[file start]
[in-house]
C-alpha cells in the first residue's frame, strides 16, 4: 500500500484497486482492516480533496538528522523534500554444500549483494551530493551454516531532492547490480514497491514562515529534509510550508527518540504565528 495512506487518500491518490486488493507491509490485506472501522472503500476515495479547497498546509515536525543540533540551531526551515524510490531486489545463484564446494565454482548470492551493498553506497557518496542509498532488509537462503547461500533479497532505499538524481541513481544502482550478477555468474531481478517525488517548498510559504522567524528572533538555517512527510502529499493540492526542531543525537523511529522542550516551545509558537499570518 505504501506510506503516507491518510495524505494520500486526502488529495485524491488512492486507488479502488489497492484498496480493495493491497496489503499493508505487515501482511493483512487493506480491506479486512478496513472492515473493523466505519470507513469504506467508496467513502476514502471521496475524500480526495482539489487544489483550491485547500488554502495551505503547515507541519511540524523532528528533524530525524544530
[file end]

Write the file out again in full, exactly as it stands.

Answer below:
[in-house]
C-alpha cells in the first residue's frame, strides 16, 4: 500500500484497486482492516480533496538528522523534500554444500549483494551530493551454516531532492547490480514497491514562515529534509510550508527518540504565528 495512506487518500491518490486488493507491509490485506472501522472503500476515495479547497498546509515536525543540533540551531526551515524510490531486489545463484564446494565454482548470492551493498553506497557518496542509498532488509537462503547461500533479497532505499538524481541513481544502482550478477555468474531481478517525488517548498510559504522567524528572533538555517512527510502529499493540492526542531543525537523511529522542550516551545509558537499570518 505504501506510506503516507491518510495524505494520500486526502488529495485524491488512492486507488479502488489497492484498496480493495493491497496489503499493508505487515501482511493483512487493506480491506479486512478496513472492515473493523466505519470507513469504506467508496467513502476514502471521496475524500480526495482539489487544489483550491485547500488554502495551505503547515507541519511540524523532528528533524530525524544530